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"Go down to your guests," said the imperious dame, "and make your apology to Ravenswood, that the arrival of Captain Craigengelt and some other friends renders it impossible for you to offer him lodgings at the castle. I expect young Mr. Hayston of Bucklaw."
"Good heavens, madam!" ejaculated her husband. "Ravenswood to give place to Craigengelt, a common gambler and an informer! It was all I could do to forbear desiring the fellow to get out of my house, and I was much surprised to see him in your ladyship's train."
"Since you saw him there, you might be well assured," answered this meek helpmate, "that he was proper society. As to this Ravenswood, he only meets with the treatment which, to my certain knowledge, he gave to a much-valued friend of mine, who had the misfortune to be his guest some time since. But take your resolution; for, if Ravenswood does not quit the house, I will."
Sir William Ashton paced up and down the apartment in the most distressing agitation; fear, and shame, and anger contending against the habitual deference he was in the use of rendering to his lady. At length it ended, as is usual with timid minds placed in such circumstances, in his adopting a mezzo termine-- a middle measure.
"I tell you frankly, madam, I neither can nor will be guilty of the incivility you propose to the Master of Ravenswood; he has not deserved it at my hand. If you will be so unreasonable as to insult a man of quality under your own roof, I cannot prevent you; but I will not at least be the agent in such a preposterous proceeding."
"You will not?" asked the lady.
"No, by heavens, madam!" her husband replied; "ask me anything congruent with common decency, as to drop his acquaintance by degrees, or the like; but to bid him leave my house is what I will nto and cannot consent to."
"Then the task of supporting the honour of the family will fall on me, as it has often done before," said the lady.
She sat down, and hastily wrote a few lines. The Lord Keeper made another effort to prevent her taking a step so decisive, just as she opened the door to call her female attendant from the ante-room. "Think what you are doing, Lady Ashton: you are making a mortal enemy of a young man who is like to have the means of harming us----"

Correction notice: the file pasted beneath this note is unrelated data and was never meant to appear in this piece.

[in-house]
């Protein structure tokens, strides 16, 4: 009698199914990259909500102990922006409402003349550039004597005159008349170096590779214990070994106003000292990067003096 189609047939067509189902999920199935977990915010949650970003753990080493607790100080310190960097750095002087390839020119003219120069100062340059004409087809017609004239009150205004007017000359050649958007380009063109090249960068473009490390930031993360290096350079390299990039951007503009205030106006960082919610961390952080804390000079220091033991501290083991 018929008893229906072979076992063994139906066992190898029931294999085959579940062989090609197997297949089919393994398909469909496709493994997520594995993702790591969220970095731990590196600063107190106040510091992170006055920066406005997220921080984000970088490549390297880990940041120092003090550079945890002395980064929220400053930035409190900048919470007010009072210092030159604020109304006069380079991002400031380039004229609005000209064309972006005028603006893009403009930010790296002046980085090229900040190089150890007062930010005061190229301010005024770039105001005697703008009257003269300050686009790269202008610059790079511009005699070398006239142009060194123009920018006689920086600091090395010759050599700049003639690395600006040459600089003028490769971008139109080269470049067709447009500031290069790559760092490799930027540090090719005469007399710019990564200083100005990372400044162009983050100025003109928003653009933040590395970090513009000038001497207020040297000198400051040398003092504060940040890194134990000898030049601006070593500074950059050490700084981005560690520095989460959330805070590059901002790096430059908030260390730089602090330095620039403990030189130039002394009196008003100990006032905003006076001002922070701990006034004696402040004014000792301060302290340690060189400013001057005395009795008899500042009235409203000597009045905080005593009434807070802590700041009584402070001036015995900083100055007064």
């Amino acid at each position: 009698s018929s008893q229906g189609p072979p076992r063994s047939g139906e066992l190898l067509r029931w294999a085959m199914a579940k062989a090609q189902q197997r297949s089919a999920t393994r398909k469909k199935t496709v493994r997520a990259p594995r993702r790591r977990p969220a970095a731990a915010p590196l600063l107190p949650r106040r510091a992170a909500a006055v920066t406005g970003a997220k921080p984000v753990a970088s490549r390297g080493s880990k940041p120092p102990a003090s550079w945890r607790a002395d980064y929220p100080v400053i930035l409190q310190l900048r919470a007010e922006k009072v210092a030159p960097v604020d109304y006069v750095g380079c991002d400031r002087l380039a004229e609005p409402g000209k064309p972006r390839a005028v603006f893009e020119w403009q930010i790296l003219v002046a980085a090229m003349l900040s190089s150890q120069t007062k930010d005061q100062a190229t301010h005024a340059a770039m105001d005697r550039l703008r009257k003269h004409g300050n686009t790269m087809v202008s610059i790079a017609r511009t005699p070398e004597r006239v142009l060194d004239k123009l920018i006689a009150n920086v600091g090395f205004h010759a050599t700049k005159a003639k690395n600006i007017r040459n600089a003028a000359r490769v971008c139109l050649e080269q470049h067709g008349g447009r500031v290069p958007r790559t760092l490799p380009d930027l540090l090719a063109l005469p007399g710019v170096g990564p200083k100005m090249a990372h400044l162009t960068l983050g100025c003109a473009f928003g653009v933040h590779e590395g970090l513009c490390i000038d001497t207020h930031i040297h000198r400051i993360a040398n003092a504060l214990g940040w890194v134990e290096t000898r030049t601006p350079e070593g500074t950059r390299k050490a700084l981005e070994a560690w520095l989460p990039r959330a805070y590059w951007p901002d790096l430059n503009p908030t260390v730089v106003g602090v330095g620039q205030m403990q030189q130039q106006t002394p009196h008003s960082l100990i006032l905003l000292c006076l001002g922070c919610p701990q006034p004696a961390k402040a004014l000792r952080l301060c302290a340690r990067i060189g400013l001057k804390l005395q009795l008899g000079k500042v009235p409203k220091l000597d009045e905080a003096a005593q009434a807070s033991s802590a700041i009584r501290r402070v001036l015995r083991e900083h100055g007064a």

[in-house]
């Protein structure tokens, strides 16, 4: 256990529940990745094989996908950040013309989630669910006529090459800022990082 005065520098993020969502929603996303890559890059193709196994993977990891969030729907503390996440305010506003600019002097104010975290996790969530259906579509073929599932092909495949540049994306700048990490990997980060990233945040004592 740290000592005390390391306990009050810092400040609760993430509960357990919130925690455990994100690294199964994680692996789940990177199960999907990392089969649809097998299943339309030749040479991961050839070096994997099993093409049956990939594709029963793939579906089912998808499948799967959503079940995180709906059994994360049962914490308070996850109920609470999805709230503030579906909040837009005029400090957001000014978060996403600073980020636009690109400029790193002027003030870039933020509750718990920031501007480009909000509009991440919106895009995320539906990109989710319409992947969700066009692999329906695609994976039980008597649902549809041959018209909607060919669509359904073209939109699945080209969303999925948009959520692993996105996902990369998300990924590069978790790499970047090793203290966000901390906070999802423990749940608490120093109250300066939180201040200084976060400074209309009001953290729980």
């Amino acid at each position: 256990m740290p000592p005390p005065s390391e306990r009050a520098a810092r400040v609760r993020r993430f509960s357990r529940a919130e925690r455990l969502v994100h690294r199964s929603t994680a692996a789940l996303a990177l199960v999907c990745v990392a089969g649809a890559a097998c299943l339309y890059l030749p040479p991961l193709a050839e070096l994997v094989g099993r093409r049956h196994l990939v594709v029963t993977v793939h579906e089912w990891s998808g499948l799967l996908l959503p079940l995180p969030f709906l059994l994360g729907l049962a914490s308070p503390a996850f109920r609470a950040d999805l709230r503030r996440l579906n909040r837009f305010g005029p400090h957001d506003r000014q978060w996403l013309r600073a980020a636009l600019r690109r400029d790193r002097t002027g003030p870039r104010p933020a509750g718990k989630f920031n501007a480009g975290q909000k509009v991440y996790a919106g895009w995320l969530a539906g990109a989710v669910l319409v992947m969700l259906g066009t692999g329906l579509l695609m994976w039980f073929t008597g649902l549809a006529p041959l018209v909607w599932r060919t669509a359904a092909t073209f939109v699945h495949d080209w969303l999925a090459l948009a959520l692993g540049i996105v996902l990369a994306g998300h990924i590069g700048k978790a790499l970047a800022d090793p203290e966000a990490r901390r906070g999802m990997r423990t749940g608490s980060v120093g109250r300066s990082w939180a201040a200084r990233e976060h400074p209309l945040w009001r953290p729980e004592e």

"Did you ever know a Douglas who feared an enemy?" answered the lady, contemptuously.
"Ay, but he is as proud and vindictive as an hundred Douglasses, and an hundred devils to boot. Think of it for a night only."
"Not for another moment," answered the lady. "Here, Mrs. Patullo, give this billet to young Ravenswood."
"To the Master, madam!" said Mrs. Patullo.
"Ay, to the Master, if you call him so."
"I wash my hands of it entirely," said the Keeper; "and I shall go down into the garden, and see that Jardine gathers the winter fruit for the dessert."
"Do so," said the lady, looking after him with glances of infinite contempt; "and thank God that you leave one behind you as fit to protect the honour of the family as you are to look after pippins and pears."
The Lord Keeper remained long enough in the garden to give her ladyship's mind time to explode, and to let, as he thought, at least the first violence of Ravenswood's displeasure blow oever. When he entered the hall, he found the Marquis of A----giving orders to some of his attendants. He seemed in high displeasure, and interrupted an apology which Sir William had commenced for having left his lordship alone.
"I presume, Sir William, you are no stranger to this singular billet with which MY kinsman of Ravenswood (an emphasis on the word 'my') has been favoured by your lady; and, of course, that you are prepared to receive my adieus. My kinsman is already gone, having thought it unnecessary to offer any on his part, since all former civilities had been cancelled by this singular insult."
"I protest, my lord," said Sir William, holding the billet in his hand, "I am not privy to the contents of this letter. I know Lady Ashton is a warm-tempered and prejudiced woman, and I am sincerely sorry for any offence that has been given or taken; but I hope your lordship will consider that a lady----"
"Should bear herself towards persons of a certain rank with the breeding of one," said the Marquis, completing the half-uttered sentence.
"True, my lord," said the unfortunate Keeper; "but Lady Ashton is still a woman----"
"And, as such, methinks," said the Marquis, again interrupting him, "should be taught the duties which correspond to her station. But here she comes, and I will learn from her own mouth the reason of this extraordinary and unexpected affront offered to my near relation, while both he and I were her ladyship's guests."